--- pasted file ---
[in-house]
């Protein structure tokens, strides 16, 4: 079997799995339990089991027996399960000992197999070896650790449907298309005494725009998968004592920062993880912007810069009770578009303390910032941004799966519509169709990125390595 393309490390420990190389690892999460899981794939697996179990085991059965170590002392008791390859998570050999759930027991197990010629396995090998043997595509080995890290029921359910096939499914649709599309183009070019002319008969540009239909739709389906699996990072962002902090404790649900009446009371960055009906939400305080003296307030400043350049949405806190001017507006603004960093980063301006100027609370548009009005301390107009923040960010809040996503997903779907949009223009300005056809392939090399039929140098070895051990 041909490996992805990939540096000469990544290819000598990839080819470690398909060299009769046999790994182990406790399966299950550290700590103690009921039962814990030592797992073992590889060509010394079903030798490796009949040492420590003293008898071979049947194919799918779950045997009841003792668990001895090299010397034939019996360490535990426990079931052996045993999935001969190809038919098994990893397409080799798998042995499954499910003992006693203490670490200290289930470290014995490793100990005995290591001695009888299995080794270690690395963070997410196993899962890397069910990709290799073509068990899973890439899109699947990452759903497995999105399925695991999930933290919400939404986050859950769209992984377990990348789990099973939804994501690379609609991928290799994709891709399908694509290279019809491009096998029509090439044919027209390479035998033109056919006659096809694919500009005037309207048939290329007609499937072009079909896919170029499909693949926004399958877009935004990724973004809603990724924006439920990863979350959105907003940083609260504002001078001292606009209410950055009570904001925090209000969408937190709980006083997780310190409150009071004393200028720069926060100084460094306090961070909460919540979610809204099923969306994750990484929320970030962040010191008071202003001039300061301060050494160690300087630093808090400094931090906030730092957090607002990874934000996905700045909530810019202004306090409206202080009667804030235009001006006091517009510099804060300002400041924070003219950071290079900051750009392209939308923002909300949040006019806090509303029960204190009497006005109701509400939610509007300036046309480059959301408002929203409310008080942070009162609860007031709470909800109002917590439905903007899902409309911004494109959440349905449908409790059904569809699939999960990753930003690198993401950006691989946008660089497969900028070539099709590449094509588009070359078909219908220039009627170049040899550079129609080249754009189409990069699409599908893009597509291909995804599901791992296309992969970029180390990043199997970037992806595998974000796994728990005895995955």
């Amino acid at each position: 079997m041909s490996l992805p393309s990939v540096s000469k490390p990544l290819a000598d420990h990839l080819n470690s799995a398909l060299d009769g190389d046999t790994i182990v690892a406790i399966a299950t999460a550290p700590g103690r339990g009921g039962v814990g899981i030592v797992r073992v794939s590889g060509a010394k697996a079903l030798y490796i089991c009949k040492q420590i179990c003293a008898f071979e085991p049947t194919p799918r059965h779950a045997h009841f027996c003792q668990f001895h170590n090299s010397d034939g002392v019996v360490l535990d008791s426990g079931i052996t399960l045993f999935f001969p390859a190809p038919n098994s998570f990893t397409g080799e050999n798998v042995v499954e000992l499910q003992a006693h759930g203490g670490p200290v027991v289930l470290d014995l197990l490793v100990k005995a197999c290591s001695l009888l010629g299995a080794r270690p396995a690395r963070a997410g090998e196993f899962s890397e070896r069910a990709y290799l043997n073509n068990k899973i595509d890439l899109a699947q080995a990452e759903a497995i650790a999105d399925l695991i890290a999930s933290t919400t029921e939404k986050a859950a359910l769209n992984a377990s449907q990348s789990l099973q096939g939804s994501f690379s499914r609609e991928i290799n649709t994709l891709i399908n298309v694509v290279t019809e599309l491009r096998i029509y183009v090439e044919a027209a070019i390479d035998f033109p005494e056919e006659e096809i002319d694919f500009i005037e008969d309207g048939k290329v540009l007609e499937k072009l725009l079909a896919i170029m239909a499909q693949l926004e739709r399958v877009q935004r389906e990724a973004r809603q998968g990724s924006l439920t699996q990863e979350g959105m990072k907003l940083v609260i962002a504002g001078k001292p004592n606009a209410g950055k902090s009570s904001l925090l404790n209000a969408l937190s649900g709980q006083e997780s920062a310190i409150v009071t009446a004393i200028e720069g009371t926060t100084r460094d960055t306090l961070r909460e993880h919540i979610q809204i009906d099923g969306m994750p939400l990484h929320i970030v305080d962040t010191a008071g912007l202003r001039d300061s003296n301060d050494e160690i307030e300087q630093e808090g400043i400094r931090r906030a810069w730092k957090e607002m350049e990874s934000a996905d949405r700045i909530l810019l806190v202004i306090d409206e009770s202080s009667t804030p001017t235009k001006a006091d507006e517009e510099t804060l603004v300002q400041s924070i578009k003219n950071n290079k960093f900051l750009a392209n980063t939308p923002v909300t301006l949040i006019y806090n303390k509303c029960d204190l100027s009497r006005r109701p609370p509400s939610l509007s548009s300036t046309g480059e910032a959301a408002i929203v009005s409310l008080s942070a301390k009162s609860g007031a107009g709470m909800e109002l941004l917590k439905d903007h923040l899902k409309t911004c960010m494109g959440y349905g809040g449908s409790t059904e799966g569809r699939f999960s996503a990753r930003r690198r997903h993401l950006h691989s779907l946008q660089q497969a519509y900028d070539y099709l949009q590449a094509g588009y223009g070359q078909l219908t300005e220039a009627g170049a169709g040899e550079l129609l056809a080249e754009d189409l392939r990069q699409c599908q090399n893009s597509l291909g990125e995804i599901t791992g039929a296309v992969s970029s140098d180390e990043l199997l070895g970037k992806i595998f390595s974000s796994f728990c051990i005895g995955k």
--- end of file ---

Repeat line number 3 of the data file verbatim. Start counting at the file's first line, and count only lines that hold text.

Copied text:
């Amino acid at each position: 079997m041909s490996l992805p393309s990939v540096s000469k490390p990544l290819a000598d420990h990839l080819n470690s799995a398909l060299d009769g190389d046999t790994i182990v690892a406790i399966a299950t999460a550290p700590g103690r339990g009921g039962v814990g899981i030592v797992r073992v794939s590889g060509a010394k697996a079903l030798y490796i089991c009949k040492q420590i179990c003293a008898f071979e085991p049947t194919p799918r059965h779950a045997h009841f027996c003792q668990f001895h170590n090299s010397d034939g002392v019996v360490l535990d008791s426990g079931i052996t399960l045993f999935f001969p390859a190809p038919n098994s998570f990893t397409g080799e050999n798998v042995v499954e000992l499910q003992a006693h759930g203490g670490p200290v027991v289930l470290d014995l197990l490793v100990k005995a197999c290591s001695l009888l010629g299995a080794r270690p396995a690395r963070a997410g090998e196993f899962s890397e070896r069910a990709y290799l043997n073509n068990k899973i595509d890439l899109a699947q080995a990452e759903a497995i650790a999105d399925l695991i890290a999930s933290t919400t029921e939404k986050a859950a359910l769209n992984a377990s449907q990348s789990l099973q096939g939804s994501f690379s499914r609609e991928i290799n649709t994709l891709i399908n298309v694509v290279t019809e599309l491009r096998i029509y183009v090439e044919a027209a070019i390479d035998f033109p005494e056919e006659e096809i002319d694919f500009i005037e008969d309207g048939k290329v540009l007609e499937k072009l725009l079909a896919i170029m239909a499909q693949l926004e739709r399958v877009q935004r389906e990724a973004r809603q998968g990724s924006l439920t699996q990863e979350g959105m990072k907003l940083v609260i962002a504002g001078k001292p004592n606009a209410g950055k902090s009570s904001l925090l404790n209000a969408l937190s649900g709980q006083e997780s920062a310190i409150v009071t009446a004393i200028e720069g009371t926060t100084r460094d960055t306090l961070r909460e993880h919540i979610q809204i009906d099923g969306m994750p939400l990484h929320i970030v305080d962040t010191a008071g912007l202003r001039d300061s003296n301060d050494e160690i307030e300087q630093e808090g400043i400094r931090r906030a810069w730092k957090e607002m350049e990874s934000a996905d949405r700045i909530l810019l806190v202004i306090d409206e009770s202080s009667t804030p001017t235009k001006a006091d507006e517009e510099t804060l603004v300002q400041s924070i578009k003219n950071n290079k960093f900051l750009a392209n980063t939308p923002v909300t301006l949040i006019y806090n303390k509303c029960d204190l100027s009497r006005r109701p609370p509400s939610l509007s548009s300036t046309g480059e910032a959301a408002i929203v009005s409310l008080s942070a301390k009162s609860g007031a107009g709470m909800e109002l941004l917590k439905d903007h923040l899902k409309t911004c960010m494109g959440y349905g809040g449908s409790t059904e799966g569809r699939f999960s996503a990753r930003r690198r997903h993401l950006h691989s779907l946008q660089q497969a519509y900028d070539y099709l949009q590449a094509g588009y223009g070359q078909l219908t300005e220039a009627g170049a169709g040899e550079l129609l056809a080249e754009d189409l392939r990069q699409c599908q090399n893009s597509l291909g990125e995804i599901t791992g039929a296309v992969s970029s140098d180390e990043l199997l070895g970037k992806i595998f390595s974000s796994f728990c051990i005895g995955k």